What you do is what you are…and other tales of bullshit

During my life, I’ve heard the saying “What you do is what you are”…and by this, they usually refer to occupation or profession. This would imply that a person who does plumbing IS, at his or her core, a plumber…or a person who is a cop. IS at his or her core, a cop…almost as if the job changes your DNA.

I think part of this was born in an age in which the occupation of your father, would probably be your occupation, as it was also probably the occupation of your grandfather, great-grandfather, et al. This grew in a time when there was less upward mobility in society and you were often somewhat destined to be what the men in your family had been for decades.

Some of the reason for this was that it was only natural for a child, who often wanted to be like his Dad when he grew up, learned the profession or trade almost by osmosis, from being around their father as he did his work or talked about it, combined with an informal apprenticeship that children went through with their fathers.

As far as I can tell, the idea that you are what you do, arose for several reasons, some understandable, some not so much. An occupation or profession , each has its own particular skills that are necessary to perform the job well, and also, to some extent, a certain temperament which goes along with it. We would expect an ironworker to be more stoic and a man of few words, compared with a politician or a writer. The idea is that the more you perform a task, or act in a certain way, over and over, perhaps the way it affects your view of the world, how you approach situations, etc. And, physical tasks such as working on an oil rig, or being a musician, build “muscle memory”, which is a type of subconscious behavioral patterns one develops from continual performance of a given action.

And yes, doing something over and over has a residual affect on your mind and body, but it is not deterministic nor overriding in the sense that if you train to be a boxer or carpenter, you would be unfit for anything else. Sammy Hagar was a boxer before he became a singer and Harrison Ford was a carpenter.

The point is that this notion that you ARE what you DO, has a fatalistic component, as if once you start a certain job, profession, etc., you are doomed to do that because it has actually become WHO you ARE. Anecdotal cases show this is absolutely not true, and these days, people change professions often more than once in their latter years.

The only area in which I might agree this perhaps has SOME truth, is in the area of politics. I think that to some degree, once a politician, always a politician, whether the person is doing it professionally, or they just employ it during their everyday life. The skills learned in politics, using people’s biases to help you get where you want to go, being able to speak without really saying much, being able to put on a likeable persona, can be applied to lots of other jobs, because, like it or not, ,most jobs do involve in interacting with other people, and the ability of politicians to manipulate other people, would be advantageous to a salesman, lawyer, policeman, doctor, all kinds of occupations.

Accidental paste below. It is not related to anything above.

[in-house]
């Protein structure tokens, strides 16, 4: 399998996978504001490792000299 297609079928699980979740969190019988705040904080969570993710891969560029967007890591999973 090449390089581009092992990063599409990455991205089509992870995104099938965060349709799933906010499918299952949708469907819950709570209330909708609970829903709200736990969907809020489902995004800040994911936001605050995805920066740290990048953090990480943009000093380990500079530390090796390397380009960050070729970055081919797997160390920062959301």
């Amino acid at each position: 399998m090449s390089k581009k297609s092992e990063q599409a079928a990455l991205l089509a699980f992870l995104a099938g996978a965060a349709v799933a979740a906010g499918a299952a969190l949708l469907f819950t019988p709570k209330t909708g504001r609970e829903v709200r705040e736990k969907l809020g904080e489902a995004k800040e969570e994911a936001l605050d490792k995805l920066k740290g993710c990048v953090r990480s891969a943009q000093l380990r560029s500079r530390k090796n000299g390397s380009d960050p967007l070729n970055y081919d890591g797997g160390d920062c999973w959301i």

So, I reject that if you collect garbage for a living, that means you ARE a garbage man, or if you sell cars for a living, you ARE a salesman, or if you work in a factory making cars, you ARE a car maker.

With today’s fluid job market, where people can b e laid off, fired, dismissed, for any reason or no reason, a human, man or woman, has to be fluid enough, plastic enough to learn to do another job.

It also means that if you lose your job, as scores of people do daily, if you accept that you are what you do for a living, then when you lose your job, this means you are nothing, and that is injurious to your feeling of worth, of self respect.

So, realize that, what you do is what you do, but it does not turn you into a robot, only capable of a given set of behaviors and skills, and, that losing your job does not make you irrelevant, not worth anything. All it means is that you have some time to figure out what you REALLY want to do….something that is more in line with your talents, skills, and who you REALLY are.

Thanks for reading this.



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